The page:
Niccolớ Paganini was the most celebrated violin virtuoso of the 1800s, unparalleled even today. But his reputation is forever tarnished by persistent rumours that his extraordinary speed and skill on his instrument were thought to be a ‘gift from the devil’. It was said that his doppelganger was seen on numerous occasions ‘complete with horns and hoofs’, and his licentious and decadent lifestyle indeed bore testament to devilry – he even gambled away his beloved Amati violin during one of his spells of drunkenness, womanising and debauchery. A hundred years later, in the United States, Robert Leroy Johnston, a ham-fisted and hopeless guitar player, allegedly kept an appointment with the devil at a crossroads near Dockery Plantation, Mississippi, where he sold his soul to Beelzebub in exchange for getting an instant and remarkable talent for playing guitar and singing his glorious Delta Blues numbers. Johnson died mysteriously at the tender age of twenty-seven, and it was said that the devil claimed his soul. There’s even a modern-day country music song entitled The Devil rode down to Georgia, all about a man playing a fiddle faster and faster, in a desperate attempt to save his soul, that no doubt harks back to legends lost in the mists of time.
Selling your soul to Satan in exchange for getting an extraordinary musical talent is a horribly sinister concept, yet such a Faustian pact makes perfect sense. If music is a gift from God, then why shouldn’t the Devil bestow such gifts too?
On this, the hottest day ever recorded in Britain, let me tell you my own story.
It all started when my cousin sent me a large packing crate full of books that had once belonged to our shared ancestor, Jacob Anstruther, who had died many years ago. All Jacob left behind was his bankrupt cobblers’ shop in Scotland and as far as I know had only distant relatives to inherit his few possessions and many debts. It seemed that this forgotten box of his books had been cluttering up a loft in a house where another elderly relative had recently died. Since Bernard, my cousin, knows I’m an antique dealer, and keen on antiquarian books, he hoped I could make some use of our ancestor’s ancient tomes. Bernard is the only family member I have anything to do with and I do not know him well. Indeed, I have to admit that I have always been one of life’s outsiders, the kind of man who has never acquired the knack of making friends. As I’ve got older I’ve settled into my solitary lifestyle and adjusted to my lonely life. As a younger man I longed to have a girlfriend, dreamed of having a family of my own, but I knew that it was never to be . . .
The box contained nothing of value. However, there was one slim volume which immediately drew my attention. It was a large desk diary of 1890. When I opened it, I saw it was filled with spidery copperplate handwriting, the dates ignored, apparently he’d used it simply as a notebook. It gripped me from the start. Clearly it was an account written by my ancestor Jacob, and it was a pretty chilling read, as if he was here with me, talking from beyond the grave.
It began like this:
I was so so lucky that after my training as a violinist at the academy in London, I was offered an opportunity to join a German orchestra. The tragedy was of course that I couldn’t accept it, for the violin I owned, while perfectly acceptable for a student, was not of the quality required for performing with a prestigious orchestra and my poor family had no prospects of paying for such an instrument, nor did I have any savings of my own. Indeed it was something of a miracle that I’d been accepted at the academy, for though I was considered to have a rare talent for music, I was a somewhat lonely and unhappy young person, very much involved in my family’s religious life of the Plymouth Brethren, a deeply committed group of Christians who shunned wider society, and who considered most forms of entertainment as a sin.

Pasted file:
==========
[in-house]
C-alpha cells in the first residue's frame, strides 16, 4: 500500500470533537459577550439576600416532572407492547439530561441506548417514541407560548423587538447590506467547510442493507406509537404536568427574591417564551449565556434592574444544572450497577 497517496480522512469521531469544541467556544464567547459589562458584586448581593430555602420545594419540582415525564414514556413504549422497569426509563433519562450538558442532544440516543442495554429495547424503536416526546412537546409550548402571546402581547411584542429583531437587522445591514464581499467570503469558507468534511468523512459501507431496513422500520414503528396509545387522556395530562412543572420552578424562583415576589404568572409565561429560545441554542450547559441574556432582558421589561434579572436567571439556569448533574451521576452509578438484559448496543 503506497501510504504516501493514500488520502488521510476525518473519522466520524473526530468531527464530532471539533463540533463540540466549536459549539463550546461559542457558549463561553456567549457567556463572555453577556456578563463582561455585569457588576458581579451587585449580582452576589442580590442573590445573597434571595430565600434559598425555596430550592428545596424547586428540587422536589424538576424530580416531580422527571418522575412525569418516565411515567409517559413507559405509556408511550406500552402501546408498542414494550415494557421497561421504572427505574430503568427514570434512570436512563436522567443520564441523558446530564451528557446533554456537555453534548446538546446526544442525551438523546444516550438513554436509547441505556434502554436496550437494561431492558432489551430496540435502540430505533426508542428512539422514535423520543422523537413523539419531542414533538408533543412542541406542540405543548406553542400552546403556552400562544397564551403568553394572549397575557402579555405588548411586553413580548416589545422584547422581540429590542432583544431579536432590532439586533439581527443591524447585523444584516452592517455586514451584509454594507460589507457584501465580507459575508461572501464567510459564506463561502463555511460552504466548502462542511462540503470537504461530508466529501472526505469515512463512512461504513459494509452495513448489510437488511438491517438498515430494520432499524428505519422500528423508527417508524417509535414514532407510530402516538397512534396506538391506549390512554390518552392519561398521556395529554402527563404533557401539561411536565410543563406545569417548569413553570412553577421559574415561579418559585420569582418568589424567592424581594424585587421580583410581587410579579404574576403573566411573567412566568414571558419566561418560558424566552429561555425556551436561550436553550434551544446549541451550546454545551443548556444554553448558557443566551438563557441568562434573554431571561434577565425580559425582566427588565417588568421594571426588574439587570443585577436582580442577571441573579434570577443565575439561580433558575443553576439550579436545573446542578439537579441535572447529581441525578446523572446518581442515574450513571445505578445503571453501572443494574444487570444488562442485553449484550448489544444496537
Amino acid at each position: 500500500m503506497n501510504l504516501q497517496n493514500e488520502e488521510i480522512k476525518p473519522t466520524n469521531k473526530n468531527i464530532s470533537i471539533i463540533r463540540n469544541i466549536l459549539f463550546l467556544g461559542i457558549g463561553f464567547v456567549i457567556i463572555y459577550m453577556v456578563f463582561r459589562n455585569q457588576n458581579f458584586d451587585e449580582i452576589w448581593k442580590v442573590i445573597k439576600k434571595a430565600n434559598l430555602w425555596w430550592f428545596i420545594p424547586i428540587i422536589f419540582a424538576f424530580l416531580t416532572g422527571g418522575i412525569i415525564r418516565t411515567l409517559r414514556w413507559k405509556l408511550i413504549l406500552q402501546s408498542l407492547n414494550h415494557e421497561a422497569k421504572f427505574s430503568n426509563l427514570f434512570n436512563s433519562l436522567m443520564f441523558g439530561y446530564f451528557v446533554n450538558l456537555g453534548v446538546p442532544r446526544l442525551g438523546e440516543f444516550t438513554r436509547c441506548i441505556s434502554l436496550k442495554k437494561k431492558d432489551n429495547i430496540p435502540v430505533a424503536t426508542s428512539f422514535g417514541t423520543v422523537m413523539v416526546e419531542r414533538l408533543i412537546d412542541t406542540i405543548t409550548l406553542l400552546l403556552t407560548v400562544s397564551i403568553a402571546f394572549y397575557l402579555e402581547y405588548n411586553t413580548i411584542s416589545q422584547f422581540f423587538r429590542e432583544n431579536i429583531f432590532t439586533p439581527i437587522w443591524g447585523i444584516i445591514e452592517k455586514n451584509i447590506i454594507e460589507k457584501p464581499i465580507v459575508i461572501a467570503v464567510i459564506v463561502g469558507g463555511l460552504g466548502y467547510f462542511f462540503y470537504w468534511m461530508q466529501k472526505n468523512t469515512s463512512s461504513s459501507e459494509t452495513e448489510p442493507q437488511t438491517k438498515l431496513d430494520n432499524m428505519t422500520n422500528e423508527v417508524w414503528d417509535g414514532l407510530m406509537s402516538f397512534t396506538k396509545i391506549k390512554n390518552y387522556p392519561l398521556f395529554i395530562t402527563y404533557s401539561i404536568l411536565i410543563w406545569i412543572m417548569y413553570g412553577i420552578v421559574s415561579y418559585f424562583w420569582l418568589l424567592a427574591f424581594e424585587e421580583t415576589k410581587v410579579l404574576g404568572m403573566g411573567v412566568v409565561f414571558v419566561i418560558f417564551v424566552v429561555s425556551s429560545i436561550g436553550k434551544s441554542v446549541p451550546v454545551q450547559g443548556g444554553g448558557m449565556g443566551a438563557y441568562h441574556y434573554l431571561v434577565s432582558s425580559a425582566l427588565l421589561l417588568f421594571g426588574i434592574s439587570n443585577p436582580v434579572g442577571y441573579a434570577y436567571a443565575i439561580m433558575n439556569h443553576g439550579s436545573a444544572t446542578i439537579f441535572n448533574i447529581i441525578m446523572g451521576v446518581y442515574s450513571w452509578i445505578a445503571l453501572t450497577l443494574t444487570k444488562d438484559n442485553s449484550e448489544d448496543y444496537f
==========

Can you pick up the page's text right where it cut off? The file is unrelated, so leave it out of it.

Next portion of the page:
But as luck would have it, after explaining my predicament to the conductor and leader of the orchestra, the kind and lovable Herr Kessler, who happened to be in London, he gave me an address in a part of London I was unfamiliar with, and told me to go there immediately. This turned out to be a tiny attic at the top of a rambling and ramshackle old house in the East End that appeared to be in the final stages of collapse. As I entered the porch, all around there was the smell of decay and filth. I longed to leave, but, since I’d made a promise to Herr Kessler I knocked on the door. It was opened by an unsmiling, squint-eyed crone, who was bent double by age and infirmity. She led me across the bare boards to the many flights of stairs which we climbed in gloom and silence, the stench assaulting me from all sides. Once we were apparently in the roof itself, she opened a narrow door and led me across a filthy room, towards her aged husband, who was hunched down in an armchair in a shadowed corner, his legs twisted and bent. His hands were shrunken and bony, with such repulsive long curling yellow fingernails that they resembled claws. He explained that he had been a concert violinist, but arthritis had attacked his hands and had ruined his career many a long year ago. Then he picked up a violin case from the floor opened the lid and handed it to me, with the blessing: “May it give you luck and long success, my boy. . .”